Like many of you on the Internet, yesterday I watched live feeds as police raided the Oakland Occupy site and assaulted peaceful protesters with clubs and tear gas. I sat, dumbfounded, watching the kind of violent action I expect from totalitarian regimes in third world nations taking place in my country, in my America. I watched, helpless to stop this outrage, able to do nothing more than make a phone call and send messages of support and love.
I felt tremendous anger at the police, using tactics reserved for criminals against citizens exercising their constitutional rights to assemble, speak, and seek redress of their grievances. I marvelled that the protesters (as has been the case at all of the Occupy sites I know of) responded nonviolently and did not try to answer these unprovoked attacks with violence.
I felt conflicted. I have long supported our law enforcement workers, who routinely put their lives on the line to protect us and our communities. The nation has extended tremendous support to these officers since 9/11 in recognition of their labor and commitment. But, these police actions only evoked in me a sense of shame; shame that these men and women were acting as agents of my nation.
Then I felt pity. I imagined how some of the police must have felt. Surely some of these men and women – who are all part of the 99% in the Occupy movement – hated following these orders and would have refused if not for the threat of losing jobs and benefits. It is always easy to Monday morning quarterback decisions made by people in such situations.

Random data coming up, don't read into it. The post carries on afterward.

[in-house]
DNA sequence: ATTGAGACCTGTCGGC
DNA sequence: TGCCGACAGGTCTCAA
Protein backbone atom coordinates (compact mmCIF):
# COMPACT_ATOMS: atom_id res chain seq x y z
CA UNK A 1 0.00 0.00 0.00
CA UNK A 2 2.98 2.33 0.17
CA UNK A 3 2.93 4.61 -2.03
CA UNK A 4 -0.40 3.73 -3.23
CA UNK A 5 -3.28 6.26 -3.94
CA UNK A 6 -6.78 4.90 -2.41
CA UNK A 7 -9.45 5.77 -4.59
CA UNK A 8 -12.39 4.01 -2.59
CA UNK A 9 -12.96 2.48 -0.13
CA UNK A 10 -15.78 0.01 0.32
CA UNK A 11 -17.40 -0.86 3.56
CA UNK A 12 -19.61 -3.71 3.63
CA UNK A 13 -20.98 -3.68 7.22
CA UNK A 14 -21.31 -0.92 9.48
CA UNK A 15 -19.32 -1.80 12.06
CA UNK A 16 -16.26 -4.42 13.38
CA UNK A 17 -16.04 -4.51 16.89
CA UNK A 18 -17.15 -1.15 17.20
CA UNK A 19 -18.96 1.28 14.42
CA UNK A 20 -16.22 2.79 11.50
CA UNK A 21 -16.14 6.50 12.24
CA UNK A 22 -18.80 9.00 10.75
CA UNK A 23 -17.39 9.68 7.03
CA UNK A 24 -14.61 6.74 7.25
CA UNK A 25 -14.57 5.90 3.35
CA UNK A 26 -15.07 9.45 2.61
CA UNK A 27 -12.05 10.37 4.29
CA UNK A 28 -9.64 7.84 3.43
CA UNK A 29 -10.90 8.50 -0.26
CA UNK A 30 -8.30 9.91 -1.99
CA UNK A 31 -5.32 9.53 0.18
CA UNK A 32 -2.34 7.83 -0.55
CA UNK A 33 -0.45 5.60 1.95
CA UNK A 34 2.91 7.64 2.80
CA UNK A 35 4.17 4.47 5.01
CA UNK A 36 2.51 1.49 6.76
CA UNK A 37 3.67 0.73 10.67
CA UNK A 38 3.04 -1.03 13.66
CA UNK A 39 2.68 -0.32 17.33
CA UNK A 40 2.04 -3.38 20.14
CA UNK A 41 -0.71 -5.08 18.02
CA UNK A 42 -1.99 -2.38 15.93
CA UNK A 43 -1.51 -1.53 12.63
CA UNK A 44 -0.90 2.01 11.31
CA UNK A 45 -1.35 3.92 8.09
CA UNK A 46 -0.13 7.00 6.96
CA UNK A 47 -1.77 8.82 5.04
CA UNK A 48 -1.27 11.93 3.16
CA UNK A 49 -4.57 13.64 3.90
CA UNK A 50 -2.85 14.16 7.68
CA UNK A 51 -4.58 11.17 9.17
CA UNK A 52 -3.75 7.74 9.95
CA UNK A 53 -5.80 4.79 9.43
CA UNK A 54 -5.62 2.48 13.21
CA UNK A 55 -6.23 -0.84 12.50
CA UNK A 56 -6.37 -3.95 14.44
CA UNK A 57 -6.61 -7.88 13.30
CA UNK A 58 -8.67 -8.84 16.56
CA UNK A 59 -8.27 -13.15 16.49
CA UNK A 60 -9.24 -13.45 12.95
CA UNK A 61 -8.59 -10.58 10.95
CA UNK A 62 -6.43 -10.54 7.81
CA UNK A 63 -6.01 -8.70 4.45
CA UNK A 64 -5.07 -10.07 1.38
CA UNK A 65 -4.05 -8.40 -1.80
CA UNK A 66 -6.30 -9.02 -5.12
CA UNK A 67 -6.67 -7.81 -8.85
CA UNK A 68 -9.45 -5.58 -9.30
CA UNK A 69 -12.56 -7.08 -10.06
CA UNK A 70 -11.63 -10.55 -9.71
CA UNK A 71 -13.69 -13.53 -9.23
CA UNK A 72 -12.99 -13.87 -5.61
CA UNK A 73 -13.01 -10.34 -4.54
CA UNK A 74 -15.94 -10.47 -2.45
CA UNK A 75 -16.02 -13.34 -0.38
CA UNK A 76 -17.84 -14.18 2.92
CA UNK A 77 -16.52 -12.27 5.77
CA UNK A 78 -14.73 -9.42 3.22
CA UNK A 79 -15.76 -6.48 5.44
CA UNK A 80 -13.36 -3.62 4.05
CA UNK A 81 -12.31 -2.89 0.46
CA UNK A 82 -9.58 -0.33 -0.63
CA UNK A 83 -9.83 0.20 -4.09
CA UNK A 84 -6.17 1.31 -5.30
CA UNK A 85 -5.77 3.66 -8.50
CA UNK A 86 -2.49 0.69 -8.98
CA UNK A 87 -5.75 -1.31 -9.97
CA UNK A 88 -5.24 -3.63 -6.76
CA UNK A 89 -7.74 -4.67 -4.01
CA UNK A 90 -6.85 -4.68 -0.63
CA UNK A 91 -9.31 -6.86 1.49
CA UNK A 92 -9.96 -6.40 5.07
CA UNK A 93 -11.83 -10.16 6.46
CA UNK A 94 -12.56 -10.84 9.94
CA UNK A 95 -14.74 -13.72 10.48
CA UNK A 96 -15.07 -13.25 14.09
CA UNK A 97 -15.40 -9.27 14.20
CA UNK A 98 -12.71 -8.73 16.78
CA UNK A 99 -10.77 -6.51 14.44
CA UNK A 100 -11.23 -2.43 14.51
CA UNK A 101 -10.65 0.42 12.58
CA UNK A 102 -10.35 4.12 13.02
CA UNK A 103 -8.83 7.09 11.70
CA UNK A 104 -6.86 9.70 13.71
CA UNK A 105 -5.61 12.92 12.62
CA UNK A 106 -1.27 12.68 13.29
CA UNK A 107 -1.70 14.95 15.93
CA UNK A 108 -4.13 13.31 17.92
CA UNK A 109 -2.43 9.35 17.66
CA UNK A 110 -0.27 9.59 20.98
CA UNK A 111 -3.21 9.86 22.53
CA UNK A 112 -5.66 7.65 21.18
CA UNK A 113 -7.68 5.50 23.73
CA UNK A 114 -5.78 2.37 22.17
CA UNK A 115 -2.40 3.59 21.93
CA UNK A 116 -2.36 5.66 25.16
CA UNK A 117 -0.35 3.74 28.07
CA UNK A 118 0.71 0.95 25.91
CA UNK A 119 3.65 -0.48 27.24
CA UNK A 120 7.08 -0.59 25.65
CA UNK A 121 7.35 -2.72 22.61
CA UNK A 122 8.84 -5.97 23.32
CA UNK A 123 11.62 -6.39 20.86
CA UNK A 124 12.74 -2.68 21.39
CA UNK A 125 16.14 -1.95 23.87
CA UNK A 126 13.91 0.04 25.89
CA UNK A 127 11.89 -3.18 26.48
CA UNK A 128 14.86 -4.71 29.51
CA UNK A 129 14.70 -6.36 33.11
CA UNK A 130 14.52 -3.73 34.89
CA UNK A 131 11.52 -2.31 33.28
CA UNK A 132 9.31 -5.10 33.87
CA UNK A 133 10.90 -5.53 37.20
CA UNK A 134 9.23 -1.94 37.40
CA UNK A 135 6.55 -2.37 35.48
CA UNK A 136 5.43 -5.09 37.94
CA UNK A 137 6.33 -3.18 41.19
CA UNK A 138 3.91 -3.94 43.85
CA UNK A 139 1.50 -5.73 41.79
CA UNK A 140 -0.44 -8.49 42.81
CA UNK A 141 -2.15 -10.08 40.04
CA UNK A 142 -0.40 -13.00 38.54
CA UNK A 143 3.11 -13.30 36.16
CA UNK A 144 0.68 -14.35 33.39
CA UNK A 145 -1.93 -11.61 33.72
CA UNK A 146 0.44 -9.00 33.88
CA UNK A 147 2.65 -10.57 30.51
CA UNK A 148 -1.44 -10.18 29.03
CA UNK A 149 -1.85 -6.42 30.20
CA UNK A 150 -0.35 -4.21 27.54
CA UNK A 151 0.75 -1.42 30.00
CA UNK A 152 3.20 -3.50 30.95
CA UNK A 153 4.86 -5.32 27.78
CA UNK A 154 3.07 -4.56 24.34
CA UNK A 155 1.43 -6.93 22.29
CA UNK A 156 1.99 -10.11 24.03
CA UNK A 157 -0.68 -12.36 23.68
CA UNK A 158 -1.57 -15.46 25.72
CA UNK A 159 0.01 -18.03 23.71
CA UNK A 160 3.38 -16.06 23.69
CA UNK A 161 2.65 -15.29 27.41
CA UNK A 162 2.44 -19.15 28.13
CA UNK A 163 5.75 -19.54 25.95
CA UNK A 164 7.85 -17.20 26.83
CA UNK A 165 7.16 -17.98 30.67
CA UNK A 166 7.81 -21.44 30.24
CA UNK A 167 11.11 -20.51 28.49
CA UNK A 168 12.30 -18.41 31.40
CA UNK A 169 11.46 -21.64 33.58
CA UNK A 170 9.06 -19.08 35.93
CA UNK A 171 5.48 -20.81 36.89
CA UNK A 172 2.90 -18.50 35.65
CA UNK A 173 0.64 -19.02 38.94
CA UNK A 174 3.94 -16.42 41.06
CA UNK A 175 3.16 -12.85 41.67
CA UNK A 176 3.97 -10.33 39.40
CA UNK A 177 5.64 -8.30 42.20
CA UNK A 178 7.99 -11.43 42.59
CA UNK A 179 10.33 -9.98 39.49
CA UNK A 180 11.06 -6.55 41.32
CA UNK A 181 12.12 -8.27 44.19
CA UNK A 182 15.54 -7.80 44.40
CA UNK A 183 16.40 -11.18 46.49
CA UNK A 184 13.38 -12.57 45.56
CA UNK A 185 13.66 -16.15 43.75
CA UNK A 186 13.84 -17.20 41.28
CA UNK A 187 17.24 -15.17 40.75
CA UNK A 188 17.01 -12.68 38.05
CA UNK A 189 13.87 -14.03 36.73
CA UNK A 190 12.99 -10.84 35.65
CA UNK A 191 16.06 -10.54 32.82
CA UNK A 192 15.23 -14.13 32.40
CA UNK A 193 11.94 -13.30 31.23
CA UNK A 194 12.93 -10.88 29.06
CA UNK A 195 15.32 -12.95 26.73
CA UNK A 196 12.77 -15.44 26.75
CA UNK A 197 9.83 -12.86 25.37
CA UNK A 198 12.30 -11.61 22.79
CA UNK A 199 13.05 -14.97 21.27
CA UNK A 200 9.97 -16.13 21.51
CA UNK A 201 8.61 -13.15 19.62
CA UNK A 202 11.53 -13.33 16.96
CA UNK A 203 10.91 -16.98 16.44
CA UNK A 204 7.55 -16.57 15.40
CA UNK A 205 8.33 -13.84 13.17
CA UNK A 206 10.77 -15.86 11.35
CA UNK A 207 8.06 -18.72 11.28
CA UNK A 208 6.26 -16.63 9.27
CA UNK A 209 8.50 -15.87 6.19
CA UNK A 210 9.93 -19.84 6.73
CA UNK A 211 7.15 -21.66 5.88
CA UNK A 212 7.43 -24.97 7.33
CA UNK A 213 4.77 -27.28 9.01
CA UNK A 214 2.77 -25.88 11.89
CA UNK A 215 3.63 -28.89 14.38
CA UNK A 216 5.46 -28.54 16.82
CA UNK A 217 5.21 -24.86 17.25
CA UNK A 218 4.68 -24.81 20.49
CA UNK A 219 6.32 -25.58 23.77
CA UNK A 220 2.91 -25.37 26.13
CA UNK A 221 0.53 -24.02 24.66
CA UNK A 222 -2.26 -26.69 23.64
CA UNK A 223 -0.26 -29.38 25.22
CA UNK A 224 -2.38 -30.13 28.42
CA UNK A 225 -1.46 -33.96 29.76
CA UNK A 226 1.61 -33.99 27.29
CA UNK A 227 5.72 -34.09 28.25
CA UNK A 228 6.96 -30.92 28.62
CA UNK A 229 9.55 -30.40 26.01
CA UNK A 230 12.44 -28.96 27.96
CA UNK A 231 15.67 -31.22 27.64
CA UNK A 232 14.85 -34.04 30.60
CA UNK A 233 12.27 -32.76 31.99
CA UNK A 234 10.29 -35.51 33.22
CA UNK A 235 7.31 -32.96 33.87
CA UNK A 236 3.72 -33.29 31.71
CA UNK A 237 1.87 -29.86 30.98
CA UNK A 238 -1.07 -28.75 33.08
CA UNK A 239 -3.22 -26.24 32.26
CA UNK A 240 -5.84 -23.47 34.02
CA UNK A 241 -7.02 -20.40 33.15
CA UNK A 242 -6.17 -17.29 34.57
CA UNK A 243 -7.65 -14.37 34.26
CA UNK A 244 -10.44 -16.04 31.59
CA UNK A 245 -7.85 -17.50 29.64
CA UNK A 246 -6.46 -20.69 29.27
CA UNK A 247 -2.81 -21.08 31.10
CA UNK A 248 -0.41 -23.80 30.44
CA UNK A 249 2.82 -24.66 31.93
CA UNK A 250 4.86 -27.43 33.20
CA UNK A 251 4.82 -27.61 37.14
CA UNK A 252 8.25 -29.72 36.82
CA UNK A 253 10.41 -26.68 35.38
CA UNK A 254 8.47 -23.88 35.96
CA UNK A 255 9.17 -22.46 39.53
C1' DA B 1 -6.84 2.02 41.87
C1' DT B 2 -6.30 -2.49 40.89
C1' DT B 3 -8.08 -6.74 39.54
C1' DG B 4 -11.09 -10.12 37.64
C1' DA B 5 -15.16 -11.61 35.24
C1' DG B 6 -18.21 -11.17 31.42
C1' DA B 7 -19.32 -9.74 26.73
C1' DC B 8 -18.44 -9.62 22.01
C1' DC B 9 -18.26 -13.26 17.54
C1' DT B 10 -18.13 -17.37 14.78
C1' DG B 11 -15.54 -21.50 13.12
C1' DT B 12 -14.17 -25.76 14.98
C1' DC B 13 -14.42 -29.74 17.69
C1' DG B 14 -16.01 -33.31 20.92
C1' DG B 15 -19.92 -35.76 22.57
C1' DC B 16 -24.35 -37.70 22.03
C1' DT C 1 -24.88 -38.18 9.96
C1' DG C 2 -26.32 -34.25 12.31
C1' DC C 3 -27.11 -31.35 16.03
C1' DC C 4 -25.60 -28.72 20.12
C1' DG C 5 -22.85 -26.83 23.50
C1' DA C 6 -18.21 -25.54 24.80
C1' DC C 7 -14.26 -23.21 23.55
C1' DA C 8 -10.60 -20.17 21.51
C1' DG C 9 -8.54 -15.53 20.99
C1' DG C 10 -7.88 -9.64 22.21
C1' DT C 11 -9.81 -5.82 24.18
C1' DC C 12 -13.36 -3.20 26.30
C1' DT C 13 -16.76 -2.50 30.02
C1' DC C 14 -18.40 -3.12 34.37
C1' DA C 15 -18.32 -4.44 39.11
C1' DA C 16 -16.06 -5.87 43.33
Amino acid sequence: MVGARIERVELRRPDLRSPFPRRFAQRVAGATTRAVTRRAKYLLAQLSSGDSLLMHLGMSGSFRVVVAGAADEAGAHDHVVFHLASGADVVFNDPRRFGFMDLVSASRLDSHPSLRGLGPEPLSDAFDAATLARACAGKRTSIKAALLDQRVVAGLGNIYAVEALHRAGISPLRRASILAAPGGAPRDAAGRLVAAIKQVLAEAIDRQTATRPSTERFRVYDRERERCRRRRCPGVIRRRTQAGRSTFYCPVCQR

But, my sympathy only goes so far. If you are a law enforcement officer, I ask you to consider how far you are willing to go following orders that violate our rights as American citizens. I ask you to consider whether you would be willing to tear gas women and children for any reason, let alone for being part of lawful, peaceful demonstrations. I ask you to start to question whether the people giving the orders for you to act as the police in Oakland did, are indeed living up to your mission to serve and to protect.
And to the rest of us who are not police officers. Are you enraged by the increasing hostility toward the Occupy protesters? If you are enraged, then get engaged! Now is exactly the time that this movement needs the support of the 99%. Whether you sleep in a tent in a public park, bring food and drink to other protesters, or simply shake a protester’s hand in support, now is the time to let your voice be heard.
The Internet has taught us the fine art of lurking. Lurking serves a purpose when it comes to reading blogs or participating in listservs. But, the time for lurking while watching the live feed from Oakland yesterday is over. If you agree with the principles of the Occupy movement, then get off of the sidelines and jump into the game!